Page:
The topic was “What will be the dentist of 2034?
Part of the relevance for the subject stems from the fact that the ADA is losing membership; due to age, the economy, and failure to attract the new dentist. The latter deserves some thought. The biggest problem is school debt. In California a recent graduate would begin paying on from $200,000 to $500,000 unless he or she was able somehow to have found a parental way to pay as you go. The interest on those loans has escalated dramatically in recent years and can now approach 8%. Do the math and you can see it is a career decider.
So, the new dentist no longer can afford to set up a solo practice and, while independence is one of the great motivators to enter dentistry, most have to work for someone else on some sort of salary, often tied to production.
This concerns the ADA and they have labeled this career choice as becoming a “Corporate Dentist”. The general opinion is that this dentist has less concern for the ethics of good dentistry, less concern for the needs of the patients, and fails to establish the doctor-patient relationship so important in patient satisfaction for the subjective services of dentistry.
My personal experience is different. Of course I was a corporate dentist for my entire career: first, as a Navy dentist for 25 years, and subsequently as Dental Director for at least five Health Plans. In both arenas I witnessed dedicated young dentists who, if anything, were free to practice good dentistry without concerns for who was going to pay for it.
On the other side, especially on the insurance side, I saw patients making bad choices of service and failure to accept responsibility for their own care: quick to blame the dentist for failure of treatment not appropriate to their needs.
One of the speakers in the preliminary presentation to the discussion was Jack Dillenberg, Dean of the Arizona School of Dentistry and Oral Health. Jack is an evangelist to Public Health and has dramatically incorporated the curriculum of his school to include service to the community, previously underserved. Of the last class graduated, sixty percent went into Federally Qualified Community Health Centers, a topic I covered in an article titled "Will Change in Dentitry Come from Within?"
Which leads me to a proposal I made to the California Dental Association in a presentation I gave more than ten years ago: Find a way to set a career path for dental graduates that mimics their non-dental peers. Perhaps a three year obligation in community health or research with an accompanying major forgiveness of their debt, then a three to four year stint in underserved areas with a salary supported by Third-party Payers who have need for dentists in those areas, finally, assistance in setting up a solo or group practice in an area of their choice, supported by loans from the dental materials industry.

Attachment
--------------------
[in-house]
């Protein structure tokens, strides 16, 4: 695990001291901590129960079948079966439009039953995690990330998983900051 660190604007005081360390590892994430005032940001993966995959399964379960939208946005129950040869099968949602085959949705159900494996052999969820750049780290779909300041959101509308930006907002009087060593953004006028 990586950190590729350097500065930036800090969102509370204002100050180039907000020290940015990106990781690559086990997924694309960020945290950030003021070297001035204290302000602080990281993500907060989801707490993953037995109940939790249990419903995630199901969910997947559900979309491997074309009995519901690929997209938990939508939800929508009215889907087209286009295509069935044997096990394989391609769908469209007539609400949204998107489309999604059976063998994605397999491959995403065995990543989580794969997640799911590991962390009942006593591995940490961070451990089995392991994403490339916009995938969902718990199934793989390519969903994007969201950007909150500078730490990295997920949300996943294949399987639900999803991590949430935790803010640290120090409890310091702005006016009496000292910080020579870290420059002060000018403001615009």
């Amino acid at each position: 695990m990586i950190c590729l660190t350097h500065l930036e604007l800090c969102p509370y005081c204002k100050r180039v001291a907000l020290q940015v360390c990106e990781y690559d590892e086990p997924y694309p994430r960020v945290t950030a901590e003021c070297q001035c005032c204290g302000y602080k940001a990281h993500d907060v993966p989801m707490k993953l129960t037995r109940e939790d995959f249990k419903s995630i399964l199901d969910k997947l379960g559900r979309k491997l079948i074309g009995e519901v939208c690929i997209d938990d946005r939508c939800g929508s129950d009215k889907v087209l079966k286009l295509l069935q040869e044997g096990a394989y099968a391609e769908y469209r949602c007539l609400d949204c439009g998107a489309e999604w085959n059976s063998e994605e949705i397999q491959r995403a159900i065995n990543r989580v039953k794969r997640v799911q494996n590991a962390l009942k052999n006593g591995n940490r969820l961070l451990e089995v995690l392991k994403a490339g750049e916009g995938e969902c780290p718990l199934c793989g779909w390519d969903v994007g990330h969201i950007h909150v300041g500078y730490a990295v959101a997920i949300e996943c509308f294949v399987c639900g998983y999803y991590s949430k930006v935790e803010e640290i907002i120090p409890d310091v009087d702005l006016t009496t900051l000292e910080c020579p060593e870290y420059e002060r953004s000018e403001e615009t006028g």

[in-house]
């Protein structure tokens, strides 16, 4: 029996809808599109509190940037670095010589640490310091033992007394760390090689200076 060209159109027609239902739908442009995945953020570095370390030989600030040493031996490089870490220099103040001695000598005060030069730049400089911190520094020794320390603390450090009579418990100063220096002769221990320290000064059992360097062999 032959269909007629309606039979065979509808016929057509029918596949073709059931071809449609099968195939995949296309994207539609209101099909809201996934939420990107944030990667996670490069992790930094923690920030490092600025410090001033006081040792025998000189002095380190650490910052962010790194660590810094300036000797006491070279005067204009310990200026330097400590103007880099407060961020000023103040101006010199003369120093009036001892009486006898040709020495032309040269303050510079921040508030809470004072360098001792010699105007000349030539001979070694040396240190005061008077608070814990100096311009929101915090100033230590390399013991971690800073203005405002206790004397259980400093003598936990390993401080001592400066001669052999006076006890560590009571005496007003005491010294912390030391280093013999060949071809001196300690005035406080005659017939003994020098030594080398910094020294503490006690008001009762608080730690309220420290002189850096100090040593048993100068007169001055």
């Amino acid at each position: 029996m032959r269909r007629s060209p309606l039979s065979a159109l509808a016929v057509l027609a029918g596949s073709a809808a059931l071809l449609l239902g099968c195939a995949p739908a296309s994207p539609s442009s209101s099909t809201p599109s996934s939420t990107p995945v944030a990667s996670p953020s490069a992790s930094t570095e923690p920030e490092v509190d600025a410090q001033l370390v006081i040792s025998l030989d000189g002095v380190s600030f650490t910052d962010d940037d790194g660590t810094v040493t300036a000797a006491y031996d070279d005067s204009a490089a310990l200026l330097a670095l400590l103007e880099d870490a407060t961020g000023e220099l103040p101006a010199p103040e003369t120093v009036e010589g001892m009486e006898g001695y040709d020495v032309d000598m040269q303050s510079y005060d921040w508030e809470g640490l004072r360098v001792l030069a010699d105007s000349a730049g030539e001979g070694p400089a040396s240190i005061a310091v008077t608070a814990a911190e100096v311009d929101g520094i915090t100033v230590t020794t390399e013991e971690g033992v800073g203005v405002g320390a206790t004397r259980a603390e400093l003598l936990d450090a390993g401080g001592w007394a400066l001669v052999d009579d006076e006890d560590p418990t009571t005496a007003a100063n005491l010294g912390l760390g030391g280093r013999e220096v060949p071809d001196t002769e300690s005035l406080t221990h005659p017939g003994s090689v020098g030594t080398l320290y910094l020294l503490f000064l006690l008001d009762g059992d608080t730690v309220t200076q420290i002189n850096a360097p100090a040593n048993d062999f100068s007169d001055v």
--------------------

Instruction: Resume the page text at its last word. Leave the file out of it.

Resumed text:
They would have had six or seven years of doing needed dentistry without concern for revenue and they might have established the ADA hoped-for ethics by the time they enter general practice.
This solution would work equally as well for specialists, since they are also needed in the areas I mention.
Alternatively, the country might embrace what I observed when we visited Ireland about five years ago: secondary school was free, paid for by the government as long as skill and merit goals were met. They did this for immigrants as well as naturalized citizens and within 15 years they had a labor force that met the technological needs of the country. Immigrants to the United States began to return and, if the new middle class had not fallen into the housing trap of the rest of the world, they would probably continue to prosper in the European Community.
In my next post, whether they are ongoing or not, I will give you my take on the OWS movement. Like it or not.